7. Try not to drink anything after 8 p.m. Often people wake up to go to the bathroom (once or twice a night as you get older is normal).

    Some general insomnia guidelines:

  8. Restrict the amount of time you spend in bed to the actual amount of time you sleep. You are not sleeping anyway, so do something worthwhile.
  9. Go to bed only when you are sleepy. This avoids that time you often spend trying to sleep but failing to do so. Get out of bed if you can't fall asleep or go back to sleep within 10-15 minutes; return to bed only when you feel sleepy. Repeat this step as often as necessary during the night. You can read, listen to soft music, or watch a movie. Don't fall asleep on the couch.
  10. Use the bedroom for sleep and sex only; do not watch TV, listen to the radio, eat, or read in bed.
  11. Get up at the same time each morning. Keep your biological clock going in the right direction, otherwise you will be fighting against it. Do not nap during the day. The time it takes you to fall asleep is decreased by the longer you have been awake.
  12. Allow yourself one hour to unwind before bed. Brush your teeth one hour before getting into bed and wash your face slowly with warm water. Set the mood for relaxation before bed. This is not a time to be rushing about or planning the following days events. Do this earlier in the evening.

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You say you are able to function well with fewer than seven hours of sleep. Some people say they can function on four to six hours of sleep each night, but research shows that adults who get fewer than seven hours of sleep — whether for just one night or over the course of days, weeks, or months — have more difficulty concentrating and more mood problems than people who sleep seven to nine hours.

Since you usually get too little sleep, please talk to your doctor about your sleep patterns. Poor quality sleep can affect many areas of your life and health, and your doctor may be able to help you if you have insomnia or other conditions affecting your sleep.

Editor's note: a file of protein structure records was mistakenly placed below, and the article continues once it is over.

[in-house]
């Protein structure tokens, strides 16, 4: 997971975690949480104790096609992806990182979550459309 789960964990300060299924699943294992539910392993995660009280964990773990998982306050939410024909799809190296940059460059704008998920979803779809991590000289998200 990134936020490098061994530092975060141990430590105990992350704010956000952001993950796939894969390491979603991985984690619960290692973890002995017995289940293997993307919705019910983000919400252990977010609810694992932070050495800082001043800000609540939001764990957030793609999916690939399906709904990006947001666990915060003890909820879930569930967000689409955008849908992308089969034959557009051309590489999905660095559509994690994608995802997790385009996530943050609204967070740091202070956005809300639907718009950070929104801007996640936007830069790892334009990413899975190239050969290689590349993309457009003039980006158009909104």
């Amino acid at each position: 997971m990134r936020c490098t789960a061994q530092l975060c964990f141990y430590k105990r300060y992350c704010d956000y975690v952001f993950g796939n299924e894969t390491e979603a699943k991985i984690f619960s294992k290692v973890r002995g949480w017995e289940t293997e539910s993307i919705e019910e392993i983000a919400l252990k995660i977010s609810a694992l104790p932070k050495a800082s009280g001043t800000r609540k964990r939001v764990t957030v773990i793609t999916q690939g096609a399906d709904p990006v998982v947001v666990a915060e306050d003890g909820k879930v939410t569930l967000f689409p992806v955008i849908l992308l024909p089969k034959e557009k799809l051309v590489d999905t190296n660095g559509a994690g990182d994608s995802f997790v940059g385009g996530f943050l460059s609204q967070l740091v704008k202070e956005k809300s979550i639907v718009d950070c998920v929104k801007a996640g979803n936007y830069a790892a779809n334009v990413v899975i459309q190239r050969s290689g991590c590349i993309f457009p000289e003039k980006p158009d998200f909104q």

Sleep deprivation can have both short- and long-term consequences. Learn more about the health consequences of sleep loss. If you're concerned about having trouble falling asleep or staying asleep, assess your risk for a sleep disorder.

It's not surprising you feel that you're not functioning at your best today. Some people say they can function on four to six hours of sleep each night, but research shows that adults who get fewer than seven hours of sleep — whether for just one night or over the course of days, weeks, or months — have more difficulty concentrating and more mood problems than people who sleep seven to nine hours.

Since you usually get too little sleep, please talk to your doctor about your sleep patterns. Poor quality sleep can affect many areas of your life and health, and your doctor may be able to help you if you have difficulty sleeping, have insomnia, or have other sleep disorders.

Learn more about the health consequences of sleep loss. If you're concerned about having trouble falling asleep or staying asleep, assess your risk for a sleep disorder.

It's not surprising you feel that you're not functioning at your best today. Some people say they can function on four to six hours of sleep each night, but research shows that adults who get fewer than seven hours of sleep — whether for just one night or over the course of days, weeks, or months — have more difficulty concentrating and more mood problems than people who sleep seven to nine hours.